Our knowledge of building history, as well as our experience of Listing and of conservation planning, allows us to describe and assess the significance of ‘Heritage Assets’ and to prepare the documents needed to support applications for developments that affect Listed Buildings and Conservation Areas.
In December 2015 Storm Desmond caused considerable damage to stone bridges in Cumbria. The County Council subsequently carried out an extensive programme of works to repair the damage and to make the bridges more resilient to future flooding, using private contractors. Several were either listed buildings or scheduled ancient monuments, and we were initially employed by Coffey Construction Ltd to provide conservation advice for five bridges and to submit a listed building consent application to the Lake District National Park Authority. A later phase of the works was carried out by Eric Wright Ltd, and we were employed by them to submit scheduled monument consent and listed building consent applications for a further ten bridges.
When proposed developments may affect listed buildings or conservation areas applications for planning consent must usually include a heritage statement or heritage appraisal. We are regularly commissioned by architects and planning consultants to prepare suitable statements. A few examples are shown here.
British Rail closed most of the intermediate stations on the Settle to Carlisle Railway in the 1980s and sold many of the buildings, so when the line was saved and regular passenger services were reinstated the main station building and the Snow Huts at Dent Station were in private hands and in poor condition. It is the highest mainline station in England, in a spectacular position overlooking Dentdale. Our client has created a successful holiday let business there. We acted as planning agents for him, submitting a series of planning and listed building consent applications and a successful appeal for conversion of the snow huts and works to the cattle dock and a retaining wall.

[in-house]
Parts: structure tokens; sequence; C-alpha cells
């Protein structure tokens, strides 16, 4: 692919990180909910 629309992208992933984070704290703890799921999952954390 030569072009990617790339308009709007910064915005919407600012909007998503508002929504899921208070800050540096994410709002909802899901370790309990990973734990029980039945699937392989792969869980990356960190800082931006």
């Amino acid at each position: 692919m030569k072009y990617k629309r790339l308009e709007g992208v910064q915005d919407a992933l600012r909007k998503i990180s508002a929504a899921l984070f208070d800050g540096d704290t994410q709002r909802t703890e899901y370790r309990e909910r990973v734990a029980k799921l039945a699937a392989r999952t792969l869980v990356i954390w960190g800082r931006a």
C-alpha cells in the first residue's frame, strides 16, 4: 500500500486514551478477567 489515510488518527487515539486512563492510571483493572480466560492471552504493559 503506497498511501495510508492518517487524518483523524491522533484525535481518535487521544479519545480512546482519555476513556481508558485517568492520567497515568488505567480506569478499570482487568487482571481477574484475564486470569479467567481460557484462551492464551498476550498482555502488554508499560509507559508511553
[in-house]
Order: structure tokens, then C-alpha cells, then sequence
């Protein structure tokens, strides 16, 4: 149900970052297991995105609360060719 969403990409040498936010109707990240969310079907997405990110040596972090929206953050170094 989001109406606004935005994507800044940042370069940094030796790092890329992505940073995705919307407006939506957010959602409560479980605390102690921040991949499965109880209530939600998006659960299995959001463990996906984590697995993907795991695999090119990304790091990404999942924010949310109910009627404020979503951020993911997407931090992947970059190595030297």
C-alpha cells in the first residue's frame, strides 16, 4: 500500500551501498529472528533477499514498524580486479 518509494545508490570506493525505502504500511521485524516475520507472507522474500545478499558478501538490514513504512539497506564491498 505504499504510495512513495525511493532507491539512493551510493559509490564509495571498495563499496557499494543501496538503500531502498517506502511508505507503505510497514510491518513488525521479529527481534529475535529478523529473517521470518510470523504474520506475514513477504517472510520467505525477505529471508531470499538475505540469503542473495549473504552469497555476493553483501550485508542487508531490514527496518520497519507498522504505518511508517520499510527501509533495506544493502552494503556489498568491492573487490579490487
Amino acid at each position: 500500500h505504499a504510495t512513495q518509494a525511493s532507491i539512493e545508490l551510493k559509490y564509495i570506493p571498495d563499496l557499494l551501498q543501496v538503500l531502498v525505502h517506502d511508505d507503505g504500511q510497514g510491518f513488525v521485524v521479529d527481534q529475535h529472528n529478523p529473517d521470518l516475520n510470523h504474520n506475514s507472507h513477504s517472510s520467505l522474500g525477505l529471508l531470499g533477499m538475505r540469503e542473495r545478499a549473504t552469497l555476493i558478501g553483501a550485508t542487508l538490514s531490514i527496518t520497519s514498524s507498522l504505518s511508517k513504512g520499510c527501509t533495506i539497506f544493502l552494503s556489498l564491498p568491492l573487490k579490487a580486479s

Local planning authorities have a duty to designate areas of special architectural or historic interest as conservation areas. Current guidance recommends that they regularly review their conservation areas, prepare detailed character appraisals, and formulate proposals for their preservation and enhancement in consultation with local communities.
In late 2019 we were commissioned by the Yorkshire Dales National Park Authority to prepare an appraisal of Askrigg, an attractive village in Wensleydale made famous as the location used as the fictional Darrowby in the television series ‘All Creatures Great and Small’.